Annotated Bibliography: Prescription Drug Use Research Pradel

Pages: 3 (1192 words)  ·  Bibliography Sources: 10  ·  Level: Doctorate  ·  Topic: Sports - Drugs  ·  Buy for $19.77


[. . .] Using grounded theory strategies, the researchers conducted interviews, then coded answers to find six main themes emerge from participant responses: "pill mills," on-site pharmacies, liberal prescribing habits, "sponsoring" drug diversion, pain doctor/pharmacy shopping, and falsifying symptoms/documentation. Results should provide insights for law enforcement, regulatory agencies, and industry as they attempt to develop appropriate policy initiatives and recommendations for best practices.

Article 7:

Hamilton, G.J. (2009). PRESCRIPTION DRUG ABUSE, Psychology in the Schools, 46(9), DOI: 10.1002/pits.20429

This article presented current statistics on nonmedical use of both categories of prescription medications by high school and college students. Research suggested that two categories of prescription drugs that are commonly used among high school and college students are pain killers and those prescribed for Attention Deficit Hyperactivity Disorder. The researcher provided both demographic and behavioral characteristics of students who are most likely to engage in intentional abuse of stimulants and pain medications as well as stated motivations for use.

Article 8:

Becker, W.C., Fiellin, D.A., Gallagher, R.M., Barth, K.S., Ross, J.T. And Oslin, D.W. (2009). The Association Between Chronic Pain and Prescription Drug Abuse in Veterans. PAIN MEDICINE, 10(3).

Researchers sought to investigate the association between chronic pain and self-reported prescription drug abuse in a large cohort of patients referred from primary care for a behavioral health assessment. Researchers performed a cross-sectional analysis of responses to a telephone assessment administered to patients referred for a behavioral health evaluation between April 25, 2005 and October 31, 2007. Utilizing both descriptive statistics and multivariable associations such as age, gender, race, financial status, employment, current smoking, drinking problem, past-year illicit drug use, depression, and chronic pain, the researchers found specific variables associated with self-reported prescription drug abuse in primary care patients. Chronic pain is associated both with an indication for prescribing opioids and with abuse of prescription medications.

Article 9:

McCauley, J.L, Danielson, C.K., Amstadter, A.B., Ruggiero, J.K., Resnick, H.S., Hanson, R.F., Smith, D.W., Saunders, B.E., and Kilpatrick, D.G. (2010). The role of traumatic event history in non-medical use of prescription drugs among a nationally representative sample of U.S. adolescents. Journal of Child Psychology and Psychiatry 51(1), pp 84 -- 93 doi:10.1111/j.1469-7610.2009.02134.x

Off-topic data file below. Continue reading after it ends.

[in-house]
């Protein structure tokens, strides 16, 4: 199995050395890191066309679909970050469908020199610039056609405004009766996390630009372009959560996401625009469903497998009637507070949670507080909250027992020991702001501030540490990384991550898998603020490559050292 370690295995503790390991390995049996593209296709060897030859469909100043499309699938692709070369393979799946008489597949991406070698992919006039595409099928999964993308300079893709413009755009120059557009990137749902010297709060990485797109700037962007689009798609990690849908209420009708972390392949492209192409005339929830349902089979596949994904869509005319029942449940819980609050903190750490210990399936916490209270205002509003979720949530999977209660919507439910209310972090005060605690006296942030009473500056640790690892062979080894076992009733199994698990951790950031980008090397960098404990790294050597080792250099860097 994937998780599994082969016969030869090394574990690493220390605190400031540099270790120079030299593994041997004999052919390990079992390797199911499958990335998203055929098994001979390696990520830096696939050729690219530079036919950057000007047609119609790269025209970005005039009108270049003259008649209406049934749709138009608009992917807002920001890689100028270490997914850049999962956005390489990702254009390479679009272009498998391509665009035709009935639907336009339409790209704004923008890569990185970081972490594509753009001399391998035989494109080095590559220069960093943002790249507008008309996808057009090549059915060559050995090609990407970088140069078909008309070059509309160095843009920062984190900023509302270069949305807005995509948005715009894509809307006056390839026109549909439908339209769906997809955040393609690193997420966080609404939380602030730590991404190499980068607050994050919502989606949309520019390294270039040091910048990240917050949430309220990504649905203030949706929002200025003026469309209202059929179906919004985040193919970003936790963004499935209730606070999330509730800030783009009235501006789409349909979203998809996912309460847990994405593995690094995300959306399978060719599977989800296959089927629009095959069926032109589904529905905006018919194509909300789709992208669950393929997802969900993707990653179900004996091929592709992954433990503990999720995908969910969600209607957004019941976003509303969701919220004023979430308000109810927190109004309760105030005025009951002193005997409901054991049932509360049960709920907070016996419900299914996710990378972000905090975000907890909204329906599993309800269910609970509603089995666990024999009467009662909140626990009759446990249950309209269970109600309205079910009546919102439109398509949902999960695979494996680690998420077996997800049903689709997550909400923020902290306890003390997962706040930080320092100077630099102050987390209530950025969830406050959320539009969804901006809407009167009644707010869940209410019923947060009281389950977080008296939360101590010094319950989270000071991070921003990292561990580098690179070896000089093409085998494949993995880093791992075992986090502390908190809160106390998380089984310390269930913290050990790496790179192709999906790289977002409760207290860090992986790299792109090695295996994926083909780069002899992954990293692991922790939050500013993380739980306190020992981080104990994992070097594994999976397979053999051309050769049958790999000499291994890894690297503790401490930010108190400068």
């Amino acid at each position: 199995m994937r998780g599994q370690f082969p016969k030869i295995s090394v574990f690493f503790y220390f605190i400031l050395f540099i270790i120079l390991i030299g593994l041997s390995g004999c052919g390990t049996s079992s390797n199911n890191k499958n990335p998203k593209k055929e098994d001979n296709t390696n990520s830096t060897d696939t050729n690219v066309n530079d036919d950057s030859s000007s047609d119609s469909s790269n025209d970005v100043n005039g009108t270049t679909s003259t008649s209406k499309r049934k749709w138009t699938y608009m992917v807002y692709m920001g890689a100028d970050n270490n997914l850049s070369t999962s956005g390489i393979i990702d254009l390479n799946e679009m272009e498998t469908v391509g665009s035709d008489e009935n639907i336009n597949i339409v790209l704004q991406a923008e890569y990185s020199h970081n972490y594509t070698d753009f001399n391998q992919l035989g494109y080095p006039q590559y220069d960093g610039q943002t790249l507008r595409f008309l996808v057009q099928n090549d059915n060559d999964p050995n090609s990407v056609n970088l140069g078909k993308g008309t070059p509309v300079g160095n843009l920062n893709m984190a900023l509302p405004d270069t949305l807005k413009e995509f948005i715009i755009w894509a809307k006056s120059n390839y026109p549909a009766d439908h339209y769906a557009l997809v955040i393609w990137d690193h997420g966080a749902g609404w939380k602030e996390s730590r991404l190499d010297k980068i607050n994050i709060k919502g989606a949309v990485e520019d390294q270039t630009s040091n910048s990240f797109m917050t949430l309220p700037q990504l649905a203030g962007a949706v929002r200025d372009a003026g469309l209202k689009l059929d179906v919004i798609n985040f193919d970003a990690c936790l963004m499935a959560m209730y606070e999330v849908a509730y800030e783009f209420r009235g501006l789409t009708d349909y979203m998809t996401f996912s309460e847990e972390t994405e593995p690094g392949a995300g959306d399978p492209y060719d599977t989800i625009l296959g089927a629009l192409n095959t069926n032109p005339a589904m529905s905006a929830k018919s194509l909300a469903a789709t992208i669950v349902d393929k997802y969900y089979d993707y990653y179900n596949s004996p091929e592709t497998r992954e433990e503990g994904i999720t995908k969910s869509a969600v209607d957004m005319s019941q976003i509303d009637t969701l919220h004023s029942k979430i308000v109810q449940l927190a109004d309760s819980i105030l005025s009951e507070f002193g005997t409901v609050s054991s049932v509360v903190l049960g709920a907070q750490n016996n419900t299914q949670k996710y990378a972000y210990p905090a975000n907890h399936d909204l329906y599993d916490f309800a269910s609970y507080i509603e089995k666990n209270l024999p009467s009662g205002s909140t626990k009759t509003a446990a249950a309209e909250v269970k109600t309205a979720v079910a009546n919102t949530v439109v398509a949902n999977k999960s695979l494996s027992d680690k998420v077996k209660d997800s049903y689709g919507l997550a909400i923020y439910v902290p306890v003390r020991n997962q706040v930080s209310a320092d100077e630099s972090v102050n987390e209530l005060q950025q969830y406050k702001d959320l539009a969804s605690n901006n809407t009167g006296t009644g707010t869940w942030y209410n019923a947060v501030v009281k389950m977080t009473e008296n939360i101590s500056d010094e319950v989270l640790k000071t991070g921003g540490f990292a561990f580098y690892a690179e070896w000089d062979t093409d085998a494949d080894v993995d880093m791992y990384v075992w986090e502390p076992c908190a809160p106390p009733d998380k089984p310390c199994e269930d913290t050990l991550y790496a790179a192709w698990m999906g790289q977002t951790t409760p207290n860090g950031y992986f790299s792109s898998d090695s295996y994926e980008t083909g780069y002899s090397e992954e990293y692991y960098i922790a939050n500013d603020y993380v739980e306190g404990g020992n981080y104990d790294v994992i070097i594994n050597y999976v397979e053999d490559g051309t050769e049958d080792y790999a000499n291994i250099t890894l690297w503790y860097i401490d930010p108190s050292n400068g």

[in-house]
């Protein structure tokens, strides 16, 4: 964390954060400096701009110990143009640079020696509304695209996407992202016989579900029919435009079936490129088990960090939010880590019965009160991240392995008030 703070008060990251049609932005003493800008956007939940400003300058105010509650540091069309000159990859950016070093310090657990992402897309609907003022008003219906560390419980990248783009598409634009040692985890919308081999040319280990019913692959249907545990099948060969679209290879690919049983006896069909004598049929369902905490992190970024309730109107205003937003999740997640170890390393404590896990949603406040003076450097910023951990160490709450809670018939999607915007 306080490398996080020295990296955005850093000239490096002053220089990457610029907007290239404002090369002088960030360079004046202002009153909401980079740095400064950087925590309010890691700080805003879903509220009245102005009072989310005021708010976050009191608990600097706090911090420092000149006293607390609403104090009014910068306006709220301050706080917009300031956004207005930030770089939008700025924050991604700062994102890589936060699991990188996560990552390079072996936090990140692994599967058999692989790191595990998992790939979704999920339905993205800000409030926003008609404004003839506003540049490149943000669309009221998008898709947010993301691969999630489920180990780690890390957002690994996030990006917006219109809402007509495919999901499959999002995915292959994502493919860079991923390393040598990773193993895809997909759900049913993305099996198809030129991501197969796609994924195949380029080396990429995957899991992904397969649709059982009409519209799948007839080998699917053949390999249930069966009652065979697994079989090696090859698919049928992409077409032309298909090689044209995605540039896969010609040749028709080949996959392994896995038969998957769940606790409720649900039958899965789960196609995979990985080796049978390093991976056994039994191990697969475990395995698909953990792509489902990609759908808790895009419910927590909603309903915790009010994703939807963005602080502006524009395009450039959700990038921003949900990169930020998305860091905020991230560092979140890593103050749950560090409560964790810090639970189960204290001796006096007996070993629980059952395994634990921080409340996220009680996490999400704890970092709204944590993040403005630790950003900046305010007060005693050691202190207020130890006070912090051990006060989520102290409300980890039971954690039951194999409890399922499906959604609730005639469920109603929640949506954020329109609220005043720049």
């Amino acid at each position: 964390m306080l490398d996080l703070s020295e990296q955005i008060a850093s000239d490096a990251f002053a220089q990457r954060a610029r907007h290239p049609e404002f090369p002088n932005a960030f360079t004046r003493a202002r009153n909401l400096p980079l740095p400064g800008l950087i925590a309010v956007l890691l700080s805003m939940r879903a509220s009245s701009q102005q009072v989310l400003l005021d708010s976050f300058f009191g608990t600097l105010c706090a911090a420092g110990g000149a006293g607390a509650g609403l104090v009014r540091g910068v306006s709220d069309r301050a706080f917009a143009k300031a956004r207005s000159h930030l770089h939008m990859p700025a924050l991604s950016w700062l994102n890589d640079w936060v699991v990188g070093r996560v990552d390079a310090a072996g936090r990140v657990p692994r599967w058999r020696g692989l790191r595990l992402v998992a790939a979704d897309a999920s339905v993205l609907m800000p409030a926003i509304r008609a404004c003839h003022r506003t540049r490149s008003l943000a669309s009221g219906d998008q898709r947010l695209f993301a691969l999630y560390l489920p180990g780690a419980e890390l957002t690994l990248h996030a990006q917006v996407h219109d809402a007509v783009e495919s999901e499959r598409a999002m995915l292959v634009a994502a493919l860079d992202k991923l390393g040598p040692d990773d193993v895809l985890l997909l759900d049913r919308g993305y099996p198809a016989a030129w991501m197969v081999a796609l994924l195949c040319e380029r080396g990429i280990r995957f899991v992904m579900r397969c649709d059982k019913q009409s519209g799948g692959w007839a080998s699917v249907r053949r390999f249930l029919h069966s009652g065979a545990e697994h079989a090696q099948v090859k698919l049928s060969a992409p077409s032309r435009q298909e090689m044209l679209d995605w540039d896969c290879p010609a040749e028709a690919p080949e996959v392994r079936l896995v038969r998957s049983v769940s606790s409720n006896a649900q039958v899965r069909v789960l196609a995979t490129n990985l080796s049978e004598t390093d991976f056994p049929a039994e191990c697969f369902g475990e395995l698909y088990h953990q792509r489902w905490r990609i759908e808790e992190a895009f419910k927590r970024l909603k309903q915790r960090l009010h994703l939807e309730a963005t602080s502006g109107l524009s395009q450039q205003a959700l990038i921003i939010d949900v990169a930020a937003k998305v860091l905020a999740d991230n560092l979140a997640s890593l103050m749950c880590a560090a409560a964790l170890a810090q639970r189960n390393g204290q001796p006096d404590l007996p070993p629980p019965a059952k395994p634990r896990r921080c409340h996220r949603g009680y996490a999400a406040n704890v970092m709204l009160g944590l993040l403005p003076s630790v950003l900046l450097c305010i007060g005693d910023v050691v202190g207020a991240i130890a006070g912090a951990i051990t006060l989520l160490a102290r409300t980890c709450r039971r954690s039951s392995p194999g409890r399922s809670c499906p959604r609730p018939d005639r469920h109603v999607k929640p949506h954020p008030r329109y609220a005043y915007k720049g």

Researchers examined potentially traumatic events, depression, posttraumatic stress disorder (PTSD), other substance use, and delinquent behavior as potential correlates of past-year non-medical use of prescription drugs. Using a nationally representative sample of 3,614 non-institutionalized, civilian, English-speaking adolescents (aged 12 -- 17 years) residing in households with a telephone was selected. Non-medical use of prescription drugs (NMUPD) was endorsed by 6.7% of the sample (n = 242). The final multivariable model showed that lifetime history of delinquent behavior, other forms of substance use/abuse, history of witnessed violence, and lifetime history of PTSD were significantly associated with increased likelihood of NMUPD.

Article 10:

Higgins, G.E., Mahoney, M., Ricketts, M.L. (2009). Non-Social Reinforcement of the Non-Medical Use of Prescription Drugs: A partial test of social learning and self-control theories. Journal of Drug Issues. 949-964.

Researchers examined the explanation of the nonmedical use of prescription drugs to test the comparative utility of two theories of drug use (i.e., social learning theory and self-control theory) on the nonmedical use of prescription drug use. Using data from the 2006 Monitoring the Future Survey, they found that both theories have a link with the nonmedical use of prescription drugs. A consistent theme was that social learning theory had a consistent link with the nonmedical use of prescription drugs. However, self-control and nonsocial reinforcement have inconsistent links with the nonmedical use of prescription… [END OF PREVIEW]

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Prescription Drug Use Research Pradel.  (2011, February 8).  Retrieved November 15, 2019, from

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"Prescription Drug Use Research Pradel."  February 8, 2011.  Accessed November 15, 2019.